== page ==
What your gestures say about you
By Chitwan Khosla, Features Editor
Kinesics is an exciting yet complicated science of behavioural patterns in non-verbal communication. To understand the body movements and signs, experts need to take into consideration cultural and environmental differences. Anyone who is unfamiliar with the cultural nuances of the body language has every chance to misinterpret what they see.
We convey more messages, consciously or subconsciously, through our body than with our words. In fact, we convey more than 60 per cent of our thoughts during any conversation through body movements and very little, sometimes less than 20 per cent, through verbal communication.
Dr. Ray Birdwhistell, the founder and father of kinesics, in his manual An Introduction to Kinesics,tried to put together an annotation system for body language. He attempted to break all the body movements into their basics, giving them symbols. The system is based on the assumption that every body movement has a meaning and none are accidental. Separating the significant from the insignificant gestures, the meaningful from the totally random ones, or the conscious from the unconscious are important factors to be considered in interpretation of body language. Starting with the eyes, as they are the most powerful and expressive source of communication in body language, Birdwhistell chose simple symbols such as a diamond for an open eye and a line for a closed one. Combinations of these symbols were used to interpret body language.
Eyes can transmit subtle hints, and the most important technique of eye management is the look or the stare. Over a period of time, researchers revealed some interesting facts about “stares.” When people speak a lot they look at their listener very little, and when they listen they look at the speaker a lot. When people start to speak they look away from their partners at first. There is a subtle pattern in speaking, listening, looking, and looking away. When someone looks away while speaking, it generally means they are still explaining themselves and don’t want to be interrupted. A locking of the gaze in such situation is a point to interrupt. If they give a pause but don’t look directly into the eyes of the listener, this means they are not finished yet or looking for a response. This is mostly observed during an interview when 27 to 92 per cent of the time people look away from their interviewer.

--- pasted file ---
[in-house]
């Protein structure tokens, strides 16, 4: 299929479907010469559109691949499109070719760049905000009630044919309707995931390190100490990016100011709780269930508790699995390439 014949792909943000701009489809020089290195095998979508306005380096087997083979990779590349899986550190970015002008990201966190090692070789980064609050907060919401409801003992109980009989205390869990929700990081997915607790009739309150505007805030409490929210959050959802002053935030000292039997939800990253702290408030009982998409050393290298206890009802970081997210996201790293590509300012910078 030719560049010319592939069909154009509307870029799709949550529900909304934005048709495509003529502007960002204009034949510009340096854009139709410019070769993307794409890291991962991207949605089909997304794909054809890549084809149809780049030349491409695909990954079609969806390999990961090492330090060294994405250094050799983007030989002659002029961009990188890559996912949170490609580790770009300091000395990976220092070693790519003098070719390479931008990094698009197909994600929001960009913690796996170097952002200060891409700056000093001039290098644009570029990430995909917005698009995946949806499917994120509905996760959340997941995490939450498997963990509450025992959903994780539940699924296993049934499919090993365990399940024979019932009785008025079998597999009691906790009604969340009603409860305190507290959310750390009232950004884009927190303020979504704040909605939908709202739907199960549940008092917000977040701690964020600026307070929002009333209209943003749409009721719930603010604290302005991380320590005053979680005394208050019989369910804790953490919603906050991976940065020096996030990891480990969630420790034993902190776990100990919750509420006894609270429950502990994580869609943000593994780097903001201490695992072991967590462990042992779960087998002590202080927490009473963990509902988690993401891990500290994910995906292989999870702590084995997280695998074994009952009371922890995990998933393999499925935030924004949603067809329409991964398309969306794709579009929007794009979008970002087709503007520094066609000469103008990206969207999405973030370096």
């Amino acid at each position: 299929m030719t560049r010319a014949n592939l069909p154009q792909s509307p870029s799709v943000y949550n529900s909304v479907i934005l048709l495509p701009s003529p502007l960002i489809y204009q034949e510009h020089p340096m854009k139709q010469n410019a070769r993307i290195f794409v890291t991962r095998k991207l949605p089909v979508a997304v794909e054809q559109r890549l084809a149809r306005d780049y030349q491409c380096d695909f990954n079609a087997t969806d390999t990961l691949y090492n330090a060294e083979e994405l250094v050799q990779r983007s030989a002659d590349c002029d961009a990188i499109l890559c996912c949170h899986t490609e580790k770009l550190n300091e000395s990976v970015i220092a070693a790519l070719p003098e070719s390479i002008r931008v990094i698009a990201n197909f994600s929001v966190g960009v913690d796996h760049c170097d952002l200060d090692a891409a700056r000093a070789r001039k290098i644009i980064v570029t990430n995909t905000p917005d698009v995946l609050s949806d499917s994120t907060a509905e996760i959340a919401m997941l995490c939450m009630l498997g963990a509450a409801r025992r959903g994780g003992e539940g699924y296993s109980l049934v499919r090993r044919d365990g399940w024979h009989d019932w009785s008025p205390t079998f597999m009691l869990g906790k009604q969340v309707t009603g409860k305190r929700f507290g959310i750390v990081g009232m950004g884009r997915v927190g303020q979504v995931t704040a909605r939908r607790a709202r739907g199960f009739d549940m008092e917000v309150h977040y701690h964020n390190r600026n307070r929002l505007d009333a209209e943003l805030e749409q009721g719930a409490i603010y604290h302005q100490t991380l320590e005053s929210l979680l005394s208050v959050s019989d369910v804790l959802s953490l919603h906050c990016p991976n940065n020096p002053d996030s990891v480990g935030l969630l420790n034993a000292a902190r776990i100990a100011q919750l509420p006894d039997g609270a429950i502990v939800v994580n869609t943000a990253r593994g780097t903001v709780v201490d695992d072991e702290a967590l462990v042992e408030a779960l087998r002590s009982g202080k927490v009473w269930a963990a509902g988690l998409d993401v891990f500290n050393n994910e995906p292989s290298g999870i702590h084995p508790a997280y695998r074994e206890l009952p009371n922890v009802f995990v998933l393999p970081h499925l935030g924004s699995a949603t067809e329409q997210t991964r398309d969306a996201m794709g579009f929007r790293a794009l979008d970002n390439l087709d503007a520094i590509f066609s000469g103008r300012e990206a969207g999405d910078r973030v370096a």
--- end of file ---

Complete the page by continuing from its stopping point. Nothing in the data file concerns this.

Sometimes during a semi-formal conversation if you look away and to the sides without turning your head, it may mean, “I am not certain about what am I saying.” If while listening you suddenly look straight into the eyes of the speaker, you are indirectly saying, “I agree with you and I am listening to you carefully.” When you look away with your head slanting in the direction you are looking, you convey to your speaker, “I do not want you to know my feelings and I am not very interested in this conversation.” It is particularly true when the speaker is critical or insulting—this is why kids often look away when you scold them.
Staring is a strong signal if we wish to treat someone with a contempt or ignore them. It can make or break a person by giving them human or non-human status. Generally we don’t stare at human beings and stares are reserved for non-human things only. We stare at a piece of art, a painting, a sculpture, scenery, and at the animals in the zoo, but we don’t stare at humans if we want to extend a human treatment toward them. Criminal investigators stare at suspects because they look at them as subjects for evidence and information—not humans. They add human character to the people only after talking to them.
Staring at strangers like this should be avoided in order to acknowledge their humanity, yet we must not ignore them. Look at the unfamiliar faces long enough only to make it clear that we see them and then immediately look away. This way we convey with our body language, “I know you are there but I would not intrude on your privacy.” If you pass someone in the street you might eye the oncoming person until you are about eight feet apart. Then you must look away, each looking briefly in the direction you are walking. Such brief daily encounters signal that we are not afraid of the people who walk with us on the streets. This look-and-look-away technique is used almost every second we are alive, often unknowingly. Some use it correctly and some don’t.
Marketing companies use the subconscious interpretation of body language that our minds do largely for their benefit. Studies show that the pupils of our eyes become twice as large when we see something pleasant or arousing. This principle is used to test the effect of the TV commercials and their likability. Our gestures of arms and shoulders show our willingness or unwillingness to buy the product. Our finger movements can suggest our interest in knowing more about the product or dissatisfaction from the product if used in past.
The study of these minute human non-verbal movements is a world of its own where we actually know that things are not as deceptive as verbal language. Yes, actions do speak louder than words.